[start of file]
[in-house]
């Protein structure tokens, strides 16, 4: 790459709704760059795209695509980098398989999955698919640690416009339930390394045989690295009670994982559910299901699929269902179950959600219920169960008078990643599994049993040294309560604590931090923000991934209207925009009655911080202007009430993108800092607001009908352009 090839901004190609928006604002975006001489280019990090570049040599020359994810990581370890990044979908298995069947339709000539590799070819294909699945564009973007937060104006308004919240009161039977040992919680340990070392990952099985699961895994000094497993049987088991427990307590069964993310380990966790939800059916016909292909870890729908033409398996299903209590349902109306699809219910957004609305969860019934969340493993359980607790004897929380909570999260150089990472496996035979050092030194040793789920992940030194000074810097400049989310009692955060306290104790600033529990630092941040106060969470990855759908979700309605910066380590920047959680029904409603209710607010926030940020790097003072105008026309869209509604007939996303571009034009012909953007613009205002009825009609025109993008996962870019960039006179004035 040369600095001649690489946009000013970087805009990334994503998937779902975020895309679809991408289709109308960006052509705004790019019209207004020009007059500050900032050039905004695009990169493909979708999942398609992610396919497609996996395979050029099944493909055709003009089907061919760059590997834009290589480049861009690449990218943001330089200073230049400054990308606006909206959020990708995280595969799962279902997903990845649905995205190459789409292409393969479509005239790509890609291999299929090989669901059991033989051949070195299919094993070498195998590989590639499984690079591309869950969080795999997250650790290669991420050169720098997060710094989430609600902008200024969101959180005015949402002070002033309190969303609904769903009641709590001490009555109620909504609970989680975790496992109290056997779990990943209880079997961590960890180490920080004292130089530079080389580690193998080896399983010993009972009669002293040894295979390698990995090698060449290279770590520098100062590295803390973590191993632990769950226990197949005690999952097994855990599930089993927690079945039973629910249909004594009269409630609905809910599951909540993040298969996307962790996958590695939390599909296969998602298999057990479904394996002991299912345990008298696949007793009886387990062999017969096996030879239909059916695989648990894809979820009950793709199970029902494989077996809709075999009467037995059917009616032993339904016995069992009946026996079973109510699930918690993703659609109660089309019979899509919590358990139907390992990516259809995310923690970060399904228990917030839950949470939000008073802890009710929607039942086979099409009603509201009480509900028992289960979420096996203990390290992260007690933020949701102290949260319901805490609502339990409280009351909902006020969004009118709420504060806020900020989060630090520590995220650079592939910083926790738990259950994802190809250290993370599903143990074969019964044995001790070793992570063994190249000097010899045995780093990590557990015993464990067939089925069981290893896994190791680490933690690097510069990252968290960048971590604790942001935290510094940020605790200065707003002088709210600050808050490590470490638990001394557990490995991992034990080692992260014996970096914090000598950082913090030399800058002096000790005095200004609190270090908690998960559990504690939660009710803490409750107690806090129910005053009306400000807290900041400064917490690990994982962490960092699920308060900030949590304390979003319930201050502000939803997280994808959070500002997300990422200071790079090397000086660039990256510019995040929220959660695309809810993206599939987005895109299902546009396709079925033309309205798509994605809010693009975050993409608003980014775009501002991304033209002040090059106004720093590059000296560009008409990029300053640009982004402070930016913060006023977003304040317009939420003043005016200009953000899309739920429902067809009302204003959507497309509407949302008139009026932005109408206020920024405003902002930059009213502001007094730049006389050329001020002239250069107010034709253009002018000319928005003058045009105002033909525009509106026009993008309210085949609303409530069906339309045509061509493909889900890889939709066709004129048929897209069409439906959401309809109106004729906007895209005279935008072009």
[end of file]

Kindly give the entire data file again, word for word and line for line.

[in-house]
């Protein structure tokens, strides 16, 4: 790459709704760059795209695509980098398989999955698919640690416009339930390394045989690295009670994982559910299901699929269902179950959600219920169960008078990643599994049993040294309560604590931090923000991934209207925009009655911080202007009430993108800092607001009908352009 090839901004190609928006604002975006001489280019990090570049040599020359994810990581370890990044979908298995069947339709000539590799070819294909699945564009973007937060104006308004919240009161039977040992919680340990070392990952099985699961895994000094497993049987088991427990307590069964993310380990966790939800059916016909292909870890729908033409398996299903209590349902109306699809219910957004609305969860019934969340493993359980607790004897929380909570999260150089990472496996035979050092030194040793789920992940030194000074810097400049989310009692955060306290104790600033529990630092941040106060969470990855759908979700309605910066380590920047959680029904409603209710607010926030940020790097003072105008026309869209509604007939996303571009034009012909953007613009205002009825009609025109993008996962870019960039006179004035 040369600095001649690489946009000013970087805009990334994503998937779902975020895309679809991408289709109308960006052509705004790019019209207004020009007059500050900032050039905004695009990169493909979708999942398609992610396919497609996996395979050029099944493909055709003009089907061919760059590997834009290589480049861009690449990218943001330089200073230049400054990308606006909206959020990708995280595969799962279902997903990845649905995205190459789409292409393969479509005239790509890609291999299929090989669901059991033989051949070195299919094993070498195998590989590639499984690079591309869950969080795999997250650790290669991420050169720098997060710094989430609600902008200024969101959180005015949402002070002033309190969303609904769903009641709590001490009555109620909504609970989680975790496992109290056997779990990943209880079997961590960890180490920080004292130089530079080389580690193998080896399983010993009972009669002293040894295979390698990995090698060449290279770590520098100062590295803390973590191993632990769950226990197949005690999952097994855990599930089993927690079945039973629910249909004594009269409630609905809910599951909540993040298969996307962790996958590695939390599909296969998602298999057990479904394996002991299912345990008298696949007793009886387990062999017969096996030879239909059916695989648990894809979820009950793709199970029902494989077996809709075999009467037995059917009616032993339904016995069992009946026996079973109510699930918690993703659609109660089309019979899509919590358990139907390992990516259809995310923690970060399904228990917030839950949470939000008073802890009710929607039942086979099409009603509201009480509900028992289960979420096996203990390290992260007690933020949701102290949260319901805490609502339990409280009351909902006020969004009118709420504060806020900020989060630090520590995220650079592939910083926790738990259950994802190809250290993370599903143990074969019964044995001790070793992570063994190249000097010899045995780093990590557990015993464990067939089925069981290893896994190791680490933690690097510069990252968290960048971590604790942001935290510094940020605790200065707003002088709210600050808050490590470490638990001394557990490995991992034990080692992260014996970096914090000598950082913090030399800058002096000790005095200004609190270090908690998960559990504690939660009710803490409750107690806090129910005053009306400000807290900041400064917490690990994982962490960092699920308060900030949590304390979003319930201050502000939803997280994808959070500002997300990422200071790079090397000086660039990256510019995040929220959660695309809810993206599939987005895109299902546009396709079925033309309205798509994605809010693009975050993409608003980014775009501002991304033209002040090059106004720093590059000296560009008409990029300053640009982004402070930016913060006023977003304040317009939420003043005016200009953000899309739920429902067809009302204003959507497309509407949302008139009026932005109408206020920024405003902002930059009213502001007094730049006389050329001020002239250069107010034709253009002018000319928005003058045009105002033909525009509106026009993008309210085949609303409530069906339309045509061509493909889900890889939709066709004129048929897209069409439906959401309809109106004729906007895209005279935008072009």